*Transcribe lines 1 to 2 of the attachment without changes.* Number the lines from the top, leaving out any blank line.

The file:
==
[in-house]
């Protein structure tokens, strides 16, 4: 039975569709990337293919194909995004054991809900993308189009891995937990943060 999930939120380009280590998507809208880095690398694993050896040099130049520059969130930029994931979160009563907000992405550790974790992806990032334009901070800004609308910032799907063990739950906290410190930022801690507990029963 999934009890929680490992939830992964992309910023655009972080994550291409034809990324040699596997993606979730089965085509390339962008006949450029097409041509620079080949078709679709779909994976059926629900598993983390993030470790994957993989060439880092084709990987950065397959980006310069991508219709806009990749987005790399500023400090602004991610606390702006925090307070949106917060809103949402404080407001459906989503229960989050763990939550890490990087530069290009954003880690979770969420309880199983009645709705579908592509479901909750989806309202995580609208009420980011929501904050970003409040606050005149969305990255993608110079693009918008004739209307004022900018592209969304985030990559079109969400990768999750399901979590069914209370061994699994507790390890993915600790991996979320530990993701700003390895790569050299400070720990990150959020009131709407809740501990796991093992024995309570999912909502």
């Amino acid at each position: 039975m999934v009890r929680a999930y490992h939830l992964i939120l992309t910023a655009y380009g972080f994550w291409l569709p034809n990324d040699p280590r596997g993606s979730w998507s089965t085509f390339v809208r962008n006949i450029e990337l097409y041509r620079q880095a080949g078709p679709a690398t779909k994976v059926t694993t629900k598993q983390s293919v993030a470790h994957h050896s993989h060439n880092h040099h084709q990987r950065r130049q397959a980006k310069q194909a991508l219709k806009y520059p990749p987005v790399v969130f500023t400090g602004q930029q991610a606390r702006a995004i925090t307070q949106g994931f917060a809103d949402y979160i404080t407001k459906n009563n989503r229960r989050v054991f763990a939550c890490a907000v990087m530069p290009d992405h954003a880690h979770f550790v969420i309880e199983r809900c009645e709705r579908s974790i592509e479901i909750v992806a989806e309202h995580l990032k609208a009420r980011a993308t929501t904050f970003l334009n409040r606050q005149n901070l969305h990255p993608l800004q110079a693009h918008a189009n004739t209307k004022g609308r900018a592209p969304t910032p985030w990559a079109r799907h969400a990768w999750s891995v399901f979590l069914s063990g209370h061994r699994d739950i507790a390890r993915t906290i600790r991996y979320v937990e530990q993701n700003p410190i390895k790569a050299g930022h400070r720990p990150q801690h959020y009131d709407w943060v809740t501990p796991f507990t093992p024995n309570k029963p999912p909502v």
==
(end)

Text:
[in-house]
């Protein structure tokens, strides 16, 4: 039975569709990337293919194909995004054991809900993308189009891995937990943060 999930939120380009280590998507809208880095690398694993050896040099130049520059969130930029994931979160009563907000992405550790974790992806990032334009901070800004609308910032799907063990739950906290410190930022801690507990029963 999934009890929680490992939830992964992309910023655009972080994550291409034809990324040699596997993606979730089965085509390339962008006949450029097409041509620079080949078709679709779909994976059926629900598993983390993030470790994957993989060439880092084709990987950065397959980006310069991508219709806009990749987005790399500023400090602004991610606390702006925090307070949106917060809103949402404080407001459906989503229960989050763990939550890490990087530069290009954003880690979770969420309880199983009645709705579908592509479901909750989806309202995580609208009420980011929501904050970003409040606050005149969305990255993608110079693009918008004739209307004022900018592209969304985030990559079109969400990768999750399901979590069914209370061994699994507790390890993915600790991996979320530990993701700003390895790569050299400070720990990150959020009131709407809740501990796991093992024995309570999912909502």